• (a) Bromocresol purple (0.1 g) dissolved in 9.2 ml of 0.02 N NaOH was diluted with distilled water to make 25 ml.
    • (b) dextrose 50 g
      • distilled water 50 ml
    • (c) Bacto Tryptone, Difco code 0123 (34 g)
      • Phytone Peptone, BBL code 11905 (6 g)
      • distilled water 100 ml

Solutions (a) and (b) were sterilized by passage through a Seitz filter and medium (c) was sterilized at 110° C. for 30 minutes and medium (c) remained a suspension. Five parts of solution (a), two parts of solution (b) and three parts of suspension (c) were mixed together, and 0.04 ml of the solution obtained was contacted with filter paper discs having a cross-sectional dimension of about 8 mm, and the discs were then dried.

The skilled artisan will appreciate that not only Bromocresol Purple, as mentioned above, but also indeed many indicators are suitable for the purpose of the first aspect of the present invention. Particularly useful are indicators that, upon changing from one state to the other, provide a visually detectable signal such as a change in color or fluorescence. The amount of indicator in the test medium is between 0.01 and 50 g.l−1 test medium, preferably between 0.1 and 10 g.l−1, more preferably between 0.5 and 5 g.l−1, most preferably between 1 and 3 g.l−1. Such indicators may be selected from handbooks such as ‘H.J. Conn's Biological Stains’, R. D. Lillie ed., Baltimore, 1969. Preferred indicators are pH-indicators and/or redox indicators. Examples of suitable indicators are Acid Blue 120, Acid Orange 51, Acid Yellow 38, Alizarin acid, Alizarin Blue, Azure A, Azure B, Basic Blue 3, Brilliant Black, Brilliant Cresyl Blue, Brilliant Crocein MOO, Brilliant Yellow, Bromocresol Green, Bromocresol Purple, Bromophenol Blue, Bromophenol Red, Bromothymol Blue, Chlorocresol Green, Congo Red, m-Cresol Purple, Gallocyanine, Indigo Carmine, Janus Green B, Litmus, Methylene Blue, Nile Blue A, Nitrazol Yellow (also referred to as Nitrazine Yellow), o-Nitrophenol, p-Nitrophenol, 1-10 Phenanthroline, Phenolphthalein, Safranine O, Thionin, Thymol Blue, Toluidine Blue and Xylenol Blue.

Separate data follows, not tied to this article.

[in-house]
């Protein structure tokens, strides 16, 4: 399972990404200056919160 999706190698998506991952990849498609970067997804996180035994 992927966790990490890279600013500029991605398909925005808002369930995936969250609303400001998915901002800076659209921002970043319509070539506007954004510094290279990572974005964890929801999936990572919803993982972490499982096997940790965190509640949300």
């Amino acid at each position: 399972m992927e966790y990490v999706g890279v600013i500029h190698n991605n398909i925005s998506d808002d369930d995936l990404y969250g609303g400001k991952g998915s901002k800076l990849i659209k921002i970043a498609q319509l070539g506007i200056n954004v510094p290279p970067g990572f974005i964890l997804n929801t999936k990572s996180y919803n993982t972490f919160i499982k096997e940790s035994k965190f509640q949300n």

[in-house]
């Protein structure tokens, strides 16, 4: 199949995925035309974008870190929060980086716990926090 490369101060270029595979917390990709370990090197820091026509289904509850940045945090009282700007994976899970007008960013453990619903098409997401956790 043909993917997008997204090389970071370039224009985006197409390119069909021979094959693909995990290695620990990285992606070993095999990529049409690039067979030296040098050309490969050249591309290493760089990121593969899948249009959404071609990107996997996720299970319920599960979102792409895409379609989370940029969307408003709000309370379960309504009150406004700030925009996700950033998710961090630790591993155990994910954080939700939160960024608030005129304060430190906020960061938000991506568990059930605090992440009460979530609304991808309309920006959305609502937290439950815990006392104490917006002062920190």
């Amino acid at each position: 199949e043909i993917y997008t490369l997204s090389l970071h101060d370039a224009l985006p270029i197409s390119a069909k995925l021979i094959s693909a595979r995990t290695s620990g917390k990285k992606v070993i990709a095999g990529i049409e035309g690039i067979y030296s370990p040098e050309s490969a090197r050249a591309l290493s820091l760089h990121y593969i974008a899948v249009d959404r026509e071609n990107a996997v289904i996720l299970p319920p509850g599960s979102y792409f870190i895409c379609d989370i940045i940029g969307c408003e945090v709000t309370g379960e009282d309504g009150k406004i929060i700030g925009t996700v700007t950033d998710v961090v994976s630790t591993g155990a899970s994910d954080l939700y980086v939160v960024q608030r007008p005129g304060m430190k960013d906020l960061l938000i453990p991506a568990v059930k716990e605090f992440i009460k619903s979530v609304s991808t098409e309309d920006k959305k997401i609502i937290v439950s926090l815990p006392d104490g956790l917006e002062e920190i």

Preferably, the substance providing for a solid state is a gelling agent and/or a carrier material. The amount of gelling agent in the test medium is between 1 and 200 g.l−1 test medium, preferably between 2 and 50 g.l−1, more preferably between 5 and 20 g.l−1, most preferably between 7 and 15 g.l−1. Preferred gelling agents are agar and gelatin.